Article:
It writes the annual report, conducts studies and helps in ensuring the proper execution of litigation decisions.

The other administrative sections

The finance section (section des finances), interior section (section de l'intérieur), social section (section sociale), public works section (section des travaux publics) reviews all ordinances, all statute projects drafted by the Council of Ministers as well as all decrees for which that review is compulsory (décrets en Conseil d'État). Such reviews are nonbinding, but they are cumpulsory.

The Conseil d'État may also review legal problems addressed to it by the Ministers. It is also charged with the inspection of administrative courts.


The Conseil d'État was created under the Consulate in 1799 as a judicial authority responsible for lawsuits against the State, and also charged with helping in the drafting of the most important legislation. The First Consul (later Emperor) presided over its sessions, and the Council performed many of the functions of a Cabinet. After the Bourbon Restoration, the Council was retained as an administrative court, but without its former prominence.

Its role was better defined by the law of 1872.

Main Decisions of the Conseil d'État

As it renders final judicial review over almost all acts of the executive branch, the decisions of the Conseil d'État may be of considerable importance, often not for the actual case judged, but for the implications on the interpretation of law. While France is a civil law country and there is no formal rule of stare decisis, lower courts follow the constante jurisprudence of the Conseil d'État. The major decisions of the Conseil d'État are collected into books and commented by academics; the official site of the Conseil (http://www.conseil-etat.fr/) carries a list of comments on important decisions (http://www.conseil-etat.fr/ce/jurisp/index_ju_la00.shtml). The interpretation of points of law forms the Conseil's doctrine.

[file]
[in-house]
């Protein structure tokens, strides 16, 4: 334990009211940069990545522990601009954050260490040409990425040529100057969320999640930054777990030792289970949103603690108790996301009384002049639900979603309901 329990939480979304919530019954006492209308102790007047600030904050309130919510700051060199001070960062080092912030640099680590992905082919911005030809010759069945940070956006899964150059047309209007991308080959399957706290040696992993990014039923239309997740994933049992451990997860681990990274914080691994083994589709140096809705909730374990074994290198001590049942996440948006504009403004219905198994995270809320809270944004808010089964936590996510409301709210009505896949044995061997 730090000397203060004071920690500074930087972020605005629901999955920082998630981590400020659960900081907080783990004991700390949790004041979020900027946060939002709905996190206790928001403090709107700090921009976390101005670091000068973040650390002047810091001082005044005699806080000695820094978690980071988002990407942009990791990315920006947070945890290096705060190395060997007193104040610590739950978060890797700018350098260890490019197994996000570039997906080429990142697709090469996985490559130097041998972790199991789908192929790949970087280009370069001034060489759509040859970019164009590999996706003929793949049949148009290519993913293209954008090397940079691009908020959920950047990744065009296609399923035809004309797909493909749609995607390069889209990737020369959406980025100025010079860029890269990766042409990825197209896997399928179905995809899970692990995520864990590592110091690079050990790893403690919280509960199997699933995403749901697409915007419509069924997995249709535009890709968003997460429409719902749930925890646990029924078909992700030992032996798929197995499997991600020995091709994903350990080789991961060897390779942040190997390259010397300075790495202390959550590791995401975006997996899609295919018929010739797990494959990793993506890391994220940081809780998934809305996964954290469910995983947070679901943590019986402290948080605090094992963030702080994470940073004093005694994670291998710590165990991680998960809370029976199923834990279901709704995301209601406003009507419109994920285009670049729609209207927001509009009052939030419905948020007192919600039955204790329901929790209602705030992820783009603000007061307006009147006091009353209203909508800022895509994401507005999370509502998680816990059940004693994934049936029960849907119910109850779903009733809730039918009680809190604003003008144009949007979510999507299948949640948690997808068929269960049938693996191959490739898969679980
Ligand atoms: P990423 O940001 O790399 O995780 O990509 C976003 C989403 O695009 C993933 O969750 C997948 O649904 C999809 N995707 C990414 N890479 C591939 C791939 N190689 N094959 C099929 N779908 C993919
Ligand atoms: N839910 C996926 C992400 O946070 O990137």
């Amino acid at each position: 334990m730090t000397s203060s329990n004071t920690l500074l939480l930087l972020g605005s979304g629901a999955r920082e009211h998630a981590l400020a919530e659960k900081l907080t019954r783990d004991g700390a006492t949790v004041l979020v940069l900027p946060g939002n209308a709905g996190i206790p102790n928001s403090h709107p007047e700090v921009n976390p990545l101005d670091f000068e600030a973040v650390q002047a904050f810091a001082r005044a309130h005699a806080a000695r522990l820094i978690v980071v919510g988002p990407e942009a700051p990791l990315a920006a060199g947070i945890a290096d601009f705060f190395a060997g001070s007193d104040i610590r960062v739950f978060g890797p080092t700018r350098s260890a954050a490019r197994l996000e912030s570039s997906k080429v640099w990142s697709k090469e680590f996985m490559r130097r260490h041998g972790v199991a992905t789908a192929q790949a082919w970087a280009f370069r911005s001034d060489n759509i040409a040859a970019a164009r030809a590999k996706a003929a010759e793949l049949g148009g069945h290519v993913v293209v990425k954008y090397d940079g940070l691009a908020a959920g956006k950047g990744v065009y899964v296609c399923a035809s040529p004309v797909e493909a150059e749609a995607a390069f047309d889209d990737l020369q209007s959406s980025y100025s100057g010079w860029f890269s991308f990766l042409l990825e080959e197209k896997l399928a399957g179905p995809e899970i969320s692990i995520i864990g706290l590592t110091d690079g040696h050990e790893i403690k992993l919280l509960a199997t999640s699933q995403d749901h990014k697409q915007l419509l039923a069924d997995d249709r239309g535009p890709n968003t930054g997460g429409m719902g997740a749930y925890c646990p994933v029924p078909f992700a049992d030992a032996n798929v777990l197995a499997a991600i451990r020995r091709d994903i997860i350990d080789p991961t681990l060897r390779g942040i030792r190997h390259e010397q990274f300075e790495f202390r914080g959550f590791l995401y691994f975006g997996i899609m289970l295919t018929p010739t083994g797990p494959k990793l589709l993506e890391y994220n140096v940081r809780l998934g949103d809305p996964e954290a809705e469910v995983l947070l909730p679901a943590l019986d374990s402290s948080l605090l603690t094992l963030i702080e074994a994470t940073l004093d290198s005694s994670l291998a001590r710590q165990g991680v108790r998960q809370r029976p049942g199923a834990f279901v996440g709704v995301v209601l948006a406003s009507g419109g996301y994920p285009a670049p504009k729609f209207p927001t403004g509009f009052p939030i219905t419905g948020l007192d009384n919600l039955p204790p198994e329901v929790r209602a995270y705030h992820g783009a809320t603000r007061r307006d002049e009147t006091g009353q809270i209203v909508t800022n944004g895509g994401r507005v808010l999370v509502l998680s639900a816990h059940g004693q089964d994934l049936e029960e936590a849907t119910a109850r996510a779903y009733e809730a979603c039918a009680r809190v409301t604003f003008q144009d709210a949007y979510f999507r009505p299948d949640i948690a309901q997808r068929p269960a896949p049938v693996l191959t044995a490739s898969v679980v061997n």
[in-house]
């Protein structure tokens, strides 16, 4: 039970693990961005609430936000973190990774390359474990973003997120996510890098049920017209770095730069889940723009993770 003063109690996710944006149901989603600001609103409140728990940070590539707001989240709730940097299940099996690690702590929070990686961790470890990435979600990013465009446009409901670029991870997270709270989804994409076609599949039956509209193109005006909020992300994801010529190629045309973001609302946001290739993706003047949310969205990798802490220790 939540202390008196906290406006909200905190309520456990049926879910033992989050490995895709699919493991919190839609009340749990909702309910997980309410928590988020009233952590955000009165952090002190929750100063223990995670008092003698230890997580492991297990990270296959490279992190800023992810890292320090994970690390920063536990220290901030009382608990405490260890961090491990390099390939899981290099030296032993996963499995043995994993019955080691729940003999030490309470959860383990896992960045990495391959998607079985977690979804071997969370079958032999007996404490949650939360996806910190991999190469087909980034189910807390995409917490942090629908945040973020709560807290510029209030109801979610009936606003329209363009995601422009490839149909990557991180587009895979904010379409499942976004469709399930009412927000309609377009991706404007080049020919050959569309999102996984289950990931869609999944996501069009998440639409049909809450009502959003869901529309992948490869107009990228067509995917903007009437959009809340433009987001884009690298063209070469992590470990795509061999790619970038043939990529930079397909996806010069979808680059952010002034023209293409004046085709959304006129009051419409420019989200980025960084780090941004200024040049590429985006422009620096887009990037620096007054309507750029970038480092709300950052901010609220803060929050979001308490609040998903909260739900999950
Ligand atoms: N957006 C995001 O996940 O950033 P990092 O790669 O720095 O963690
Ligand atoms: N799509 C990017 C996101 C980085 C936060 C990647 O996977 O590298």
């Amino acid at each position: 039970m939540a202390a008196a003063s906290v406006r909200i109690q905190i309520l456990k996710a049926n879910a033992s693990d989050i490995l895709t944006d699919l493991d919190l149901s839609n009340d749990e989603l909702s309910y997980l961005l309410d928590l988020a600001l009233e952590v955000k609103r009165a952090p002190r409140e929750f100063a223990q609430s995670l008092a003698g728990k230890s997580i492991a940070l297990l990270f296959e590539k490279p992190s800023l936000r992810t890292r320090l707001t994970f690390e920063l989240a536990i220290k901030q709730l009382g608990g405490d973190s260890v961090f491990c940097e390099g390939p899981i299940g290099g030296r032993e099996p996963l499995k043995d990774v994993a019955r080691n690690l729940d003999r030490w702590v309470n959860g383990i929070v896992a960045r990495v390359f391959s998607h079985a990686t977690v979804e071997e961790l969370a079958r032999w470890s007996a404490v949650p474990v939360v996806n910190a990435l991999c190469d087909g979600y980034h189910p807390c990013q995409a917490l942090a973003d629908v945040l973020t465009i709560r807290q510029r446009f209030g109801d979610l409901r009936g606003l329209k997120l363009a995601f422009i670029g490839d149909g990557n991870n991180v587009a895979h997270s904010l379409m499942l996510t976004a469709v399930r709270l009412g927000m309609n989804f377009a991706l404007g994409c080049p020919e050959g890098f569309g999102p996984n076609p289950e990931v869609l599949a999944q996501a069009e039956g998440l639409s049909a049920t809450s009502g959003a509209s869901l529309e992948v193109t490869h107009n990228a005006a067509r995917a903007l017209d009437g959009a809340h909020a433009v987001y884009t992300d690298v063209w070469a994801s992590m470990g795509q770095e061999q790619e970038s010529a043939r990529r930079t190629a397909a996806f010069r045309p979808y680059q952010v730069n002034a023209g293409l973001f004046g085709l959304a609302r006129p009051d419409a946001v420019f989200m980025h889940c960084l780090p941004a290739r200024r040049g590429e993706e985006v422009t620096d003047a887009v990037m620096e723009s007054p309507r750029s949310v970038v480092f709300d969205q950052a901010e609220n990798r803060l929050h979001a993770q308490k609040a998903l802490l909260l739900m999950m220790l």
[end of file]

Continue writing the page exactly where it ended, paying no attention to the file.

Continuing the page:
The decisions are named after the individual(s) or body who has appealed to the Council. The name of female individuals may be preceded by Dame and the name of widows called by their husband's name Veuve.

Among the important decisions, let us cite:

  • February 19, 1875 - Prince Napoléon (http://www.conseil-etat.fr/ce/jurisp/index_ju_la03.shtml)
    The fact that a decision has been taken with political considerations does not make it an "act of government" that cannot be judged upon by the Conseil (reversal of previous doctrine).
  • October 27, 1995 - Commune of Morsang-sur-Orge (http://www.conseil-etat.fr/ce/jurisp/index_ju_la47.shtml), the "dwarf throwing case".
    The respect of human dignity may be included in "public order". (A mayor had prohibited a dwarf throwing attraction on grounds of public order, since this attraction did not respect human dignity.)
    This decision nevertheless stops short of including morality in public order.
  • March 3, 2004 - The asbestos case (http://www.conseil-etat.fr/ce/actual/index_ac_lc0405.shtml).
    The State may be held responsible for not taking appropriate measures, according to the current scientific knowledge, for protecting the workers' health (against asbestos), even if the workers work for private employers.

See also: Politics of France, Supreme court

See also

External links

de: Conseil d'État